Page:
"Any cardiovascular exercise is better than no cardiovascular exercise" is a saying we sometimes hear.
But it accurate? Is it always better to get something as opposed to nothing?
Exercise physiologist and PPT staff manager Brian Walters expains, "Cardiovascular exercise, like any form of movement, has both its risks and its benefits. It is important to adhere to a healthy prescription so that you aren't wasting time or putting your body in jeapordy."
But how can cardiovascular exercise waste time?
Long-time director of operations and PPT health coach Val Fiott explains, "Many people choose methods of cardiovascular work that might be healthy for the heart, but that damage the joints. Running is a great example, as it is often accompanied by an unhealthy dose of stress on the bones and joints, and tends to create muscular imbalances if the right strength & stretching program isn't in place. Elliptical work and swimming are generally safer cardiovascular exercises with less risk of joint and bone damage. On another note, if the cardiovascular intensity is too low, then the health benefits won't accompany the work."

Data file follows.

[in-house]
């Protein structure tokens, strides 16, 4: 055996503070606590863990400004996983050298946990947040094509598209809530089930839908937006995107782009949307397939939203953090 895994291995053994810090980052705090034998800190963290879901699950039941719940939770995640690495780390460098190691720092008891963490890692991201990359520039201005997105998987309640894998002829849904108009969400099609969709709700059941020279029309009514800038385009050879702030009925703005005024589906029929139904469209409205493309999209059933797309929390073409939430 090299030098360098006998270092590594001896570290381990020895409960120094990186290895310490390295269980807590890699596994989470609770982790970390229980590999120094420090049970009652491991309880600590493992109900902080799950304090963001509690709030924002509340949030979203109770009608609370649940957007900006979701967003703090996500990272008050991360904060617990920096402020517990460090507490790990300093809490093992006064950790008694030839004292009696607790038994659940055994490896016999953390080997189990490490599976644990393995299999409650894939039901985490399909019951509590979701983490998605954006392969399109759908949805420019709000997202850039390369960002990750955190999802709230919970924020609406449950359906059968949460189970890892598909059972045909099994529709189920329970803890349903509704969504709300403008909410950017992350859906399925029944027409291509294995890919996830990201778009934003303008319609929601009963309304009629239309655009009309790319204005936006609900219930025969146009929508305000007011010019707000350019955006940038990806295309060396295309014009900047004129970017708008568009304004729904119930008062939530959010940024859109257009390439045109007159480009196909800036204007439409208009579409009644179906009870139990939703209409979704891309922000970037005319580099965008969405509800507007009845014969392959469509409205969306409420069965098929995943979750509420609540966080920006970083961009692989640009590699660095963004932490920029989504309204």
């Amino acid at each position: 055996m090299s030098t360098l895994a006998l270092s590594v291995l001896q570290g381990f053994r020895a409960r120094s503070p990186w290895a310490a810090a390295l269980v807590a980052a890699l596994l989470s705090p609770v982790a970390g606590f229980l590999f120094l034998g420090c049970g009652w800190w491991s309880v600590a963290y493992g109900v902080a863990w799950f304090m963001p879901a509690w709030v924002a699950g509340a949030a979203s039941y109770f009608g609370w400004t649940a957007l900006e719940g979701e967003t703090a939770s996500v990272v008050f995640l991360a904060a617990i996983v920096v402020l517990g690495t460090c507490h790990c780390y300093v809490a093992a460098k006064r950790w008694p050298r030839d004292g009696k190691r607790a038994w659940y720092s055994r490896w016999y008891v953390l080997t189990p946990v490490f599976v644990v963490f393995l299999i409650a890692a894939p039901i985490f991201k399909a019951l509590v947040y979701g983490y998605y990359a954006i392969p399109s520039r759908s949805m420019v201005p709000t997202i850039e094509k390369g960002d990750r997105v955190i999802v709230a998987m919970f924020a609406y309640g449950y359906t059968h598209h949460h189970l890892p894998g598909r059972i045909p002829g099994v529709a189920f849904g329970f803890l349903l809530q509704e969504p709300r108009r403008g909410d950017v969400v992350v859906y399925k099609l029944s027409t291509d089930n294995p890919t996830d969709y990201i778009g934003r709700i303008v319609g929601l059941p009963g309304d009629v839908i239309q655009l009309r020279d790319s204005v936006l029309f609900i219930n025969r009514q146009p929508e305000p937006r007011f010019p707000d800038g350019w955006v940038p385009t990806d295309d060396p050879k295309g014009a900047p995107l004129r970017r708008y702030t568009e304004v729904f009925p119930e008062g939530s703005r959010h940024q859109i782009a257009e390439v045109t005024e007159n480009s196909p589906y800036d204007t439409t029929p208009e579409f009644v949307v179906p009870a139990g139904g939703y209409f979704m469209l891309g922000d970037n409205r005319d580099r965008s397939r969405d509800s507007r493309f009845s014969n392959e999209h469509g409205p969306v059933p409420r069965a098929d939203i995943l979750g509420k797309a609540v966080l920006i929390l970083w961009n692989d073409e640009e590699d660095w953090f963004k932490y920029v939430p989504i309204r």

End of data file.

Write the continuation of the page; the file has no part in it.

So, how much is too much? What should we be doing to enhance our health and lose the excess holiday pounds?
Here are the steps:
- Know your medical history: Lung obstructions and other pulmonary issues will change the way your cardiovascular system functions, and will thereby change the intensity at which you should be exercising.
- Once we determine an appropriate intensity and length of time for your cardiovascular fitness exercise, it is important to monitor your responses for changes to the plan. Light-headedness, nausea, joint pain, poor posture, and other issues are reason to modify your program and track what occured and when.
- Regularly monitor your heart rate, breathing and biomechanics. There are usually clinical warning signs that you're either overtraining or undertraining, but they can be easily missed if you're not paying attention to them.